Irish Prime Minister Leo Varadkar has also today announced the country would go into lockdown as of 6pm – with schools, universities and public offices closing.
Dr Varadkar: "We have not witnessed a pandemic of this nature in living memory and this is uncharted territory for us."
Chancellor Rishi Sunak played down the prospect of the UK imposing similar travel restrictions, but acknowledged the US decision could have a knock-on effect on the British economy.
The Cobra meeting comes after ten people with Covid-19 were confirmed to have died in the UK, while the total number of positive cases rose to 460.
A Cabinet minister, who has not been named, was self-isolating while awaiting a test result after coming into contact with health minister Nadine Dorries.
Several other MPs were understood to be staying at home prompting alarm at Westminster, although ministers said Parliament would stay open.
The FTSE 100 index of leading London-listed companies fell more than 5% in early trading following the World Health Organisation's declaration of a pandemic.
Experts have warned that closing schools could increase the risks for elderly grandparents and reduce the number of NHS workers available for the frontline fight against the disease.
Keith Neal, emeritus professor of the epidemiology of infectious diseases at the University of Nottingham, said it was still too early to say whether steps taken in Ireland were a "sensible precaution or an overreaction for the current stage of the epidemic".
He added: "Different countries are at different stages of the epidemic so what one country should do will not apply to others, we need to be guided by the local epidemiology and the science.
"This is why currently the UK has not followed these measures. Schools will close soon for the Easter holidays which will give some idea of the impact of this measure. Parents have already planned for childcare during these weeks.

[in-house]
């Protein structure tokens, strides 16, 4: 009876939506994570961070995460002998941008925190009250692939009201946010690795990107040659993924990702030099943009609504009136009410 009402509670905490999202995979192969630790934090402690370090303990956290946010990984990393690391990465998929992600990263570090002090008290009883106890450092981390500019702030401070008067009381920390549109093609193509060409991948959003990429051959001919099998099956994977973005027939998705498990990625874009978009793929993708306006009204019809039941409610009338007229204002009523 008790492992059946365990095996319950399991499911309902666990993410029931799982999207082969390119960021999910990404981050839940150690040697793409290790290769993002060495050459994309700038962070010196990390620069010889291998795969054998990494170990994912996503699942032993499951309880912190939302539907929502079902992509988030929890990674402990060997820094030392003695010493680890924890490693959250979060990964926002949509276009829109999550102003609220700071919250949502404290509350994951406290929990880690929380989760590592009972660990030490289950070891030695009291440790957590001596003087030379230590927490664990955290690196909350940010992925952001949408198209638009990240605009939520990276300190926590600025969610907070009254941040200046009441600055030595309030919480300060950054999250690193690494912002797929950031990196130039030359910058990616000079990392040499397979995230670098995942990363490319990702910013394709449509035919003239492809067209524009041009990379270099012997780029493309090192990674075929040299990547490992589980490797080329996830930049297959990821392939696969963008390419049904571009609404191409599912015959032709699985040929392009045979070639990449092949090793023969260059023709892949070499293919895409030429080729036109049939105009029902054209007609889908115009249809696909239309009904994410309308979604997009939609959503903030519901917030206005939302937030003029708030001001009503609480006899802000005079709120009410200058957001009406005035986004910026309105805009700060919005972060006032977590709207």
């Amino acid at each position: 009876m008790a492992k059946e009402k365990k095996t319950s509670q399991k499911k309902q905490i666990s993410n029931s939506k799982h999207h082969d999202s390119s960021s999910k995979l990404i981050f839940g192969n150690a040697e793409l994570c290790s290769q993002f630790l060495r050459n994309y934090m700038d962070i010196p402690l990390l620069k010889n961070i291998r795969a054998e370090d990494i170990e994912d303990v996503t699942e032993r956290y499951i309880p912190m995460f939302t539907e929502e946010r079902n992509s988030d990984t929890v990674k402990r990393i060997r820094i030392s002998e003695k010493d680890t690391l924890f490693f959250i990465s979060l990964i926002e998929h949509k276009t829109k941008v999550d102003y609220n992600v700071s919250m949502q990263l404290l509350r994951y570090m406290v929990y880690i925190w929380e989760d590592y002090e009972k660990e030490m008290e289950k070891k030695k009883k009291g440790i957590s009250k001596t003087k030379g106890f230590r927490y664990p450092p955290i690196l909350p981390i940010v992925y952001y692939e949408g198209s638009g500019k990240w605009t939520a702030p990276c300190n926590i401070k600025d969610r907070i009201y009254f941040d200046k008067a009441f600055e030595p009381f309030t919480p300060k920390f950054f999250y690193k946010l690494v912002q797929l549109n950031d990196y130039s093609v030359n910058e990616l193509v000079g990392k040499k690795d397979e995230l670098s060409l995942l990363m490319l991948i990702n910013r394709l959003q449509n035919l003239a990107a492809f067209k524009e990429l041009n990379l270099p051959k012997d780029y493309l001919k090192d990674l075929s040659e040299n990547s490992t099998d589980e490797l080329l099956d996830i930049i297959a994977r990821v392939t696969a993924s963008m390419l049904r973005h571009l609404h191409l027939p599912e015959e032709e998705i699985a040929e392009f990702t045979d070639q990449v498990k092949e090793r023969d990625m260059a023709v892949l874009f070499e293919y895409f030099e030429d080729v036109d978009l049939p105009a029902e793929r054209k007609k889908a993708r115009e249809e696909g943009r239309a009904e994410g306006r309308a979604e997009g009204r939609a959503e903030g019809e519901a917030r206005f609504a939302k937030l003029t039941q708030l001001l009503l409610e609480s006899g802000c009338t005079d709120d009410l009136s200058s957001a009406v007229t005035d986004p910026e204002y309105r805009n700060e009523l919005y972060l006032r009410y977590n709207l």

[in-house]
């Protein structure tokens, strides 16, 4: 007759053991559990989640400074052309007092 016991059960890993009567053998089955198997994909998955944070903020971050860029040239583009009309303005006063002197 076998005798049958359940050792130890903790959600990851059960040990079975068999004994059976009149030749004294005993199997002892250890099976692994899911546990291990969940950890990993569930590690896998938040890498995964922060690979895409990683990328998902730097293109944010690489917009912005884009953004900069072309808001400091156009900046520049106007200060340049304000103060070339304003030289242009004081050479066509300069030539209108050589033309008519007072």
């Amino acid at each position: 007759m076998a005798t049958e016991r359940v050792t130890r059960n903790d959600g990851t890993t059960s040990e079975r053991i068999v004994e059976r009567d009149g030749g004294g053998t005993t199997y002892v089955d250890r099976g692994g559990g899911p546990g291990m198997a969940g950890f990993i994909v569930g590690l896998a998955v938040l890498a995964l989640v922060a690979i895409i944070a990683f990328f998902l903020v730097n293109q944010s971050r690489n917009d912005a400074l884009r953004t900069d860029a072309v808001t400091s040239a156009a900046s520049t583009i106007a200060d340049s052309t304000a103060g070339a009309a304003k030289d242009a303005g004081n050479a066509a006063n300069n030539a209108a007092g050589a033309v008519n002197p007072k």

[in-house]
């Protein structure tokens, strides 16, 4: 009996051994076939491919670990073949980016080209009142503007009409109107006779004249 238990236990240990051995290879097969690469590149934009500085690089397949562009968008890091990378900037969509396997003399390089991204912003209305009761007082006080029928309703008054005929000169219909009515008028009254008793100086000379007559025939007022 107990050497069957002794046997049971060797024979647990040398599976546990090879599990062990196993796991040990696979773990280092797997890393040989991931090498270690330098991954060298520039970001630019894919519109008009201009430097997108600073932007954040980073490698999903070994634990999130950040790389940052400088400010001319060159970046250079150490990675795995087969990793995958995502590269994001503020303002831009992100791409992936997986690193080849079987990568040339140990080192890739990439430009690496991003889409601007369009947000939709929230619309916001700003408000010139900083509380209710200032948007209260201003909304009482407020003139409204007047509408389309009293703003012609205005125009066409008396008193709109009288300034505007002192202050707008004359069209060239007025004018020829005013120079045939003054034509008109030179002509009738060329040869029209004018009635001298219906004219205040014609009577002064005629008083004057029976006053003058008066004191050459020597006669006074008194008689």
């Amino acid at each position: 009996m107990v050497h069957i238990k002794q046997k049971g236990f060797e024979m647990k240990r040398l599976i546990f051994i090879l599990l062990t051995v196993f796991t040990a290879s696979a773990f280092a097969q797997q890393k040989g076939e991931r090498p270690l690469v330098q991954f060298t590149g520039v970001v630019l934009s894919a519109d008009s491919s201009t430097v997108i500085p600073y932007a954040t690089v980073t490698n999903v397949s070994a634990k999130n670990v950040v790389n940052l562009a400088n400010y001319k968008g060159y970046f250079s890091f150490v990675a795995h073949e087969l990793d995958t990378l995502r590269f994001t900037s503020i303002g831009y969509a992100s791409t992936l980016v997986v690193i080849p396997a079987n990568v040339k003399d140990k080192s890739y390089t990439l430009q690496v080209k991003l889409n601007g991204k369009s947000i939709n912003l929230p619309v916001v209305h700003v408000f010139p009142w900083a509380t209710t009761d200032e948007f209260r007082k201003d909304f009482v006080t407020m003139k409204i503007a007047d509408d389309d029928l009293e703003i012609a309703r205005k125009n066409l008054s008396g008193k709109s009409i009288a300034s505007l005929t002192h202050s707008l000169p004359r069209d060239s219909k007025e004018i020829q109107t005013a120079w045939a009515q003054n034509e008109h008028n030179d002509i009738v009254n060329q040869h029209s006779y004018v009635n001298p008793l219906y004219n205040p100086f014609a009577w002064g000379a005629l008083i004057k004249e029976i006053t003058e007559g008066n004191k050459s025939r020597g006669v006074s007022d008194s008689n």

"Closing schools has a number of known consequences. It might make the epidemic or ability to manage the consequences worse."
He said closing schools could lead to a reduction in the health and social care workforce as people have to look after children.
It could also lead to an increase in grandparents delivering childcare.
"This age group is at much greater risk," he said.
He added that closing schools may lead to the increased movement of children to different places across the UK.
"Children do not seem to get serious illness with Covid-19 and we do not yet know what role they play in significantly spreading the virus," he said.
"The UK should adopt UK-appropriate measures and not give in to the demand for something to be done otherwise this will result in inappropriate actions at the wrong time."
Dr Thomas House, reader in mathematical statistics at the University of Manchester, said: "Deciding when to take action such as shutting schools is difficult.
"On the one hand, it helps to contain the spread of infection, but on the other it creates wider problems in society, like missing out on education.
"And if the closure is not carefully managed then children may spend more time with, and thereby increase the infection risk of, their grandparents, who appear to be more vulnerable to complications from coronavirus ."
On Thursday, Durham University said from March 16, all classroom teaching will end and be replaced with online lectures as much as possible for the final week of term.